LESSON III - ANGER DESTRUCTS

क्रोधाद्भवति संमोह: संमोहात्स्मृतिविभ्रम:।
स्मृतिभ्रंशाद्बुद्धिनाशो बुद्धिनाशात्प्रणश्यति॥ - Chapter 2, Shloka 63
MEANING: Anger results in misunderstandings and mistakes. This in turn negatively impacts our memory which makes us incapable of making the right decisions. When we cannot make the right decisions, we can be easily pulled down or ruined.
It is therefore important to learn to control our negative emotions, temper, and feelings of resentment. Any action taken during a restless mental state is bound to have negative repercussions on the self or on those around us.

LESSON IV - FAITH & CONTROL ARE THE FOUNDATION OF KNOWLEDGE

श्रद्धावाँल्लभते ज्ञानं तत्परः संयतेन्द्रियः।
ज्ञानं लब्ध्वा परां शान्तिमचिरेणाधिगच्छति।। - Chapter 4, Shloka 39
MEANING: Lord Krishna tells Arjuna, that only the person who has faith and control over his desires can acquire knowledge. Knowledge is important as it alone can help one achieve complete peace.
Faith is the basis of success in all activities. Without faith, we cannot achieve anything in life. Similarly, if we do not have control over our senses and desires, we cannot go far in life. Hence, both faith and control are necessary to achieve our full potential in life. When we are able to lead a fulfilling life, we experience peace.

LESSON V - BE YOUR OWN FRIEND

उद्धरेदात्मनाऽऽत्मानं नात्मानमवसादयेत्।
आत्मैव ह्यात्मनो बन्धुरात्मैव रिपुरात्मनः।। - Chapter 6, Shloka 5
MEANING: In this verse, Lord Krishna, advises Arjuna about the importance of the Self. He says, it is up to us to choose whether we want to be our own friend or enemy. Since we have that choice, we must choose to be friends with ourselves and respect our soul (Atma). As it is the only thing that can save us and guide us on the right path in the long run.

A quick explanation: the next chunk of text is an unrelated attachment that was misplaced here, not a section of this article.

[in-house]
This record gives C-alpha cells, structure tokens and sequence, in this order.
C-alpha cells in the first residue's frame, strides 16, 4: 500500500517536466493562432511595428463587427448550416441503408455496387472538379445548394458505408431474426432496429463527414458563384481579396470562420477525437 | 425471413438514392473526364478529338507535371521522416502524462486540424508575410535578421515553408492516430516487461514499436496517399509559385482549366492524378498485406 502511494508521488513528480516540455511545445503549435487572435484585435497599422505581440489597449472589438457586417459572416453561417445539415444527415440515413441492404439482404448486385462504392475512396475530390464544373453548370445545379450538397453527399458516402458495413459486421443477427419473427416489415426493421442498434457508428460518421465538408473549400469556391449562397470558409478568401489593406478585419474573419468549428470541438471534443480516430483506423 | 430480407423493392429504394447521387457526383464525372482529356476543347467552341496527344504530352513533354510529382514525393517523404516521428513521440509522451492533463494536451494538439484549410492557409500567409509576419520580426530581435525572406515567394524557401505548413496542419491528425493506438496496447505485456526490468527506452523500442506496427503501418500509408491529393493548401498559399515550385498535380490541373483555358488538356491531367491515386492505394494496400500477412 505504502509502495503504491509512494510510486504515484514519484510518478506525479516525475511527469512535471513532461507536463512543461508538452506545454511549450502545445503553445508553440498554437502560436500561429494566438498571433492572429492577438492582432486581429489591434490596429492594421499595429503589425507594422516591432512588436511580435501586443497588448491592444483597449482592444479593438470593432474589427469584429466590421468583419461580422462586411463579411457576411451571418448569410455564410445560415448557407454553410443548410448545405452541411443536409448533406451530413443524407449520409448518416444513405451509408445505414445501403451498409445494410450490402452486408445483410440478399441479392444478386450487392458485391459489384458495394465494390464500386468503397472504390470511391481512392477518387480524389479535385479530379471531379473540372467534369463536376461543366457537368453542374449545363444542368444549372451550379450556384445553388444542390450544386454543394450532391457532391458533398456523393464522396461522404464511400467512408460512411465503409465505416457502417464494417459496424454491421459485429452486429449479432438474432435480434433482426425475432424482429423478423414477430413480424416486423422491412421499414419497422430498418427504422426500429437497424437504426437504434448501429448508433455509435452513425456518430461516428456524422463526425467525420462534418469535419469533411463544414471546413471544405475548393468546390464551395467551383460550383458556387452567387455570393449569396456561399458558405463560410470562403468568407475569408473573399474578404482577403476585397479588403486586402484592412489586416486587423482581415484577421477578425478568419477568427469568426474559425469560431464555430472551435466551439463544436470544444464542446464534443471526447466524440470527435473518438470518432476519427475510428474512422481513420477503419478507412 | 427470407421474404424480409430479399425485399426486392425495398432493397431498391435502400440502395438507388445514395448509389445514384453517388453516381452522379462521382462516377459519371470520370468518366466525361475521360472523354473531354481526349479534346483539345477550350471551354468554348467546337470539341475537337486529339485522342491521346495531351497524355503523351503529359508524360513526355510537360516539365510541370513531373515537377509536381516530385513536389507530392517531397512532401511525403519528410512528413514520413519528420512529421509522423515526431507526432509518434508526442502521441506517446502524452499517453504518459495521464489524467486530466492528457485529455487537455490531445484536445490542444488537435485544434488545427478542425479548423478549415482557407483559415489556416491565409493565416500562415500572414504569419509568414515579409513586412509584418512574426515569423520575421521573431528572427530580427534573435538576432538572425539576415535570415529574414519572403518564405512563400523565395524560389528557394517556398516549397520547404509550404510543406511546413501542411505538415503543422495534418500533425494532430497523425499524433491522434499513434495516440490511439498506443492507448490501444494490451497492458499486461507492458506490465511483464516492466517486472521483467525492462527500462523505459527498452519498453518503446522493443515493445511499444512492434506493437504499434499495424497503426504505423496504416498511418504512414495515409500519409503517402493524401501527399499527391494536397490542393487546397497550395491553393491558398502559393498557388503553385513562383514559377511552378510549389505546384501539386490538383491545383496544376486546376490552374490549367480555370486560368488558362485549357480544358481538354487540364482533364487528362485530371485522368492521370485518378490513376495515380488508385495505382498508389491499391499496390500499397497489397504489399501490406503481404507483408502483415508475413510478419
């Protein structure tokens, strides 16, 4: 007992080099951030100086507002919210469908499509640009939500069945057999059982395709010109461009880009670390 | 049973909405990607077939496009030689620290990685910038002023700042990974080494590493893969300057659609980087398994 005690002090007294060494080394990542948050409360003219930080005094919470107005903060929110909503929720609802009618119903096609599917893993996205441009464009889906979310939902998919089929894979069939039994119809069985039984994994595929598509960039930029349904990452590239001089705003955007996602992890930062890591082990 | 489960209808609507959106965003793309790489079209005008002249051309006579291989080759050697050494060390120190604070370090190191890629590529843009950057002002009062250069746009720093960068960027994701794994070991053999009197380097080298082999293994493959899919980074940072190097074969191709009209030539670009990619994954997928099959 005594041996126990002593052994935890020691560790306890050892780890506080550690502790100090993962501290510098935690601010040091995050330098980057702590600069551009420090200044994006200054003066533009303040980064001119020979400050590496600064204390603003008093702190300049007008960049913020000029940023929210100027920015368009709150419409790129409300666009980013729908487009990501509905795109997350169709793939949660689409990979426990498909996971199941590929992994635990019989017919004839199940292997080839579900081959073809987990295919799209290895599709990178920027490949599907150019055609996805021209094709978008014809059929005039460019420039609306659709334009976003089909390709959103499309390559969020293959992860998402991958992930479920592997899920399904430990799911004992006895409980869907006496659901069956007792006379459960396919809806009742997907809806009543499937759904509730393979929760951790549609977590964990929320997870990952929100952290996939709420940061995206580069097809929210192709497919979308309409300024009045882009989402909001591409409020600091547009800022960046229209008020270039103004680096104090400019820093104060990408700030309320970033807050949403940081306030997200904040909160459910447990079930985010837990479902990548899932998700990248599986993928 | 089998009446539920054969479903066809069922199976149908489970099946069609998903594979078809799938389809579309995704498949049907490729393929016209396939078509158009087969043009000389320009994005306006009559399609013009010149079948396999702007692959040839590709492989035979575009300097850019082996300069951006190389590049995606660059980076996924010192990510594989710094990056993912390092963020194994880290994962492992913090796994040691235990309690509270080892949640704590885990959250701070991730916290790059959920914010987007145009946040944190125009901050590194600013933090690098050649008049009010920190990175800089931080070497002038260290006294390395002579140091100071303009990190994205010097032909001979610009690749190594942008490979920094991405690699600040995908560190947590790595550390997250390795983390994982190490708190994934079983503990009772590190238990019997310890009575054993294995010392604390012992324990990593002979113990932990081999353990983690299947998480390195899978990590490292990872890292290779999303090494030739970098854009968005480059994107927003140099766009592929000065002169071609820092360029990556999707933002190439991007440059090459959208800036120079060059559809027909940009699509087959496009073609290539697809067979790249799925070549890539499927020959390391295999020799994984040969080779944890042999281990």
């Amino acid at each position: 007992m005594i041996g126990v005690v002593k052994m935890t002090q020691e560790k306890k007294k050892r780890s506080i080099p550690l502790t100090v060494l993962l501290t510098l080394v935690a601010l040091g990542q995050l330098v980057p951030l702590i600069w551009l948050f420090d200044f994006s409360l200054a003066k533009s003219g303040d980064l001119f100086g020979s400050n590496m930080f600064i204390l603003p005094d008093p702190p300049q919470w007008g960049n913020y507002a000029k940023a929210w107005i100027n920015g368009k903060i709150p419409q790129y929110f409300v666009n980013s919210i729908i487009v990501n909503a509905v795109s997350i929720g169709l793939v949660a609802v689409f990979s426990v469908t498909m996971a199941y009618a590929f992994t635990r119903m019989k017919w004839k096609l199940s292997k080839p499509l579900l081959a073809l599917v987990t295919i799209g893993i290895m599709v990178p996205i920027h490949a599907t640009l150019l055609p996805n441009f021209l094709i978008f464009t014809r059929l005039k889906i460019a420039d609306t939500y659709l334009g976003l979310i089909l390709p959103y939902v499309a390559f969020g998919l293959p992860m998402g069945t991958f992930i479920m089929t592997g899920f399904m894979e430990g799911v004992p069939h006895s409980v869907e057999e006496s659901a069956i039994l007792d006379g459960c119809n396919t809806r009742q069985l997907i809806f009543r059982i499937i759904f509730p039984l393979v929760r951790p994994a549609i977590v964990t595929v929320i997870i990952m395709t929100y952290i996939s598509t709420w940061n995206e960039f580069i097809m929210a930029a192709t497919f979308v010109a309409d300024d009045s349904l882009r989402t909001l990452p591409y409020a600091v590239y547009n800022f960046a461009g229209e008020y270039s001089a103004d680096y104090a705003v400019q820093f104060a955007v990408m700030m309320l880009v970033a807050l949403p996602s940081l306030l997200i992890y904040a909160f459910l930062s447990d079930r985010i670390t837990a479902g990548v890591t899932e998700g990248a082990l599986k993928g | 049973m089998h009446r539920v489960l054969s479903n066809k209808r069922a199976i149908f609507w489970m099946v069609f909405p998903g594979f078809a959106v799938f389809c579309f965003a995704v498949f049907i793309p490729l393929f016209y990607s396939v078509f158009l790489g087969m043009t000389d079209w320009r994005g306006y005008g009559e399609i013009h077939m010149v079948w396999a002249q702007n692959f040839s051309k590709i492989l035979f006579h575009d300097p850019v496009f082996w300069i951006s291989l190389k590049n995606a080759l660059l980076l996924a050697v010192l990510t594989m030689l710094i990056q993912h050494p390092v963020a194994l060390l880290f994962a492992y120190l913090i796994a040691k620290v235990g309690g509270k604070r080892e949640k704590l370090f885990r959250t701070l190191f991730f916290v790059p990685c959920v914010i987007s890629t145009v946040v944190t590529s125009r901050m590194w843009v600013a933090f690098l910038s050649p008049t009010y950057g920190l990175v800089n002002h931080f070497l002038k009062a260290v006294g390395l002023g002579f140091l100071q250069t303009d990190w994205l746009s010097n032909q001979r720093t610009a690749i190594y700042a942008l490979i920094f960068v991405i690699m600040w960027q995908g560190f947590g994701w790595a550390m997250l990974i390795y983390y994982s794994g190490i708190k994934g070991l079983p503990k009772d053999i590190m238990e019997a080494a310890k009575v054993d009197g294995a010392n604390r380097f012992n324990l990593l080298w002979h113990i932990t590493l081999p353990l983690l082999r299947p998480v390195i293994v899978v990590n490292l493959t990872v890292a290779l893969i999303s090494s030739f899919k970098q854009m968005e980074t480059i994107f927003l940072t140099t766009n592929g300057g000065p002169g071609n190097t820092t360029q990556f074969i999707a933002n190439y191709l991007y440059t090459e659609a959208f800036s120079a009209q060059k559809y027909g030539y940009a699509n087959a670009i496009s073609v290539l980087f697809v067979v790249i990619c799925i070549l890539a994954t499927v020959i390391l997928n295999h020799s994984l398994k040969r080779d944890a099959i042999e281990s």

In more generic terms, this verse advises us to never compromise on our self-respect or self-love. He advises us to be our own friends. This verse advises us to honor ourselves and create an environment that will allow us to live dignity, health, and happiness.
In today’s world, people are constantly competing against one another to achieve material success. They are consumed by greed, cut-throat competition, and desire. This constant hunger for success, for material gains, and to outdo another is creating a negative environment. It is leading people to act in unethical ways, keeping them from helping one another, and leading them astray from their life purpose. Sometimes the frustration resulting from our failures also leads us to act in a manner that is harmful to another.
Despite doing everything, when we fail to achieve the targeted success or what we define as success, we tend to put ourselves down, becoming our own worst enemy in the process. This gives rise to physical, mental, and emotional ailments further weakening our ability to achieve our full potential. The tenets of the Bhagavad Gita if followed can provide relief and the motivation to go on during such times. They teach us how to live.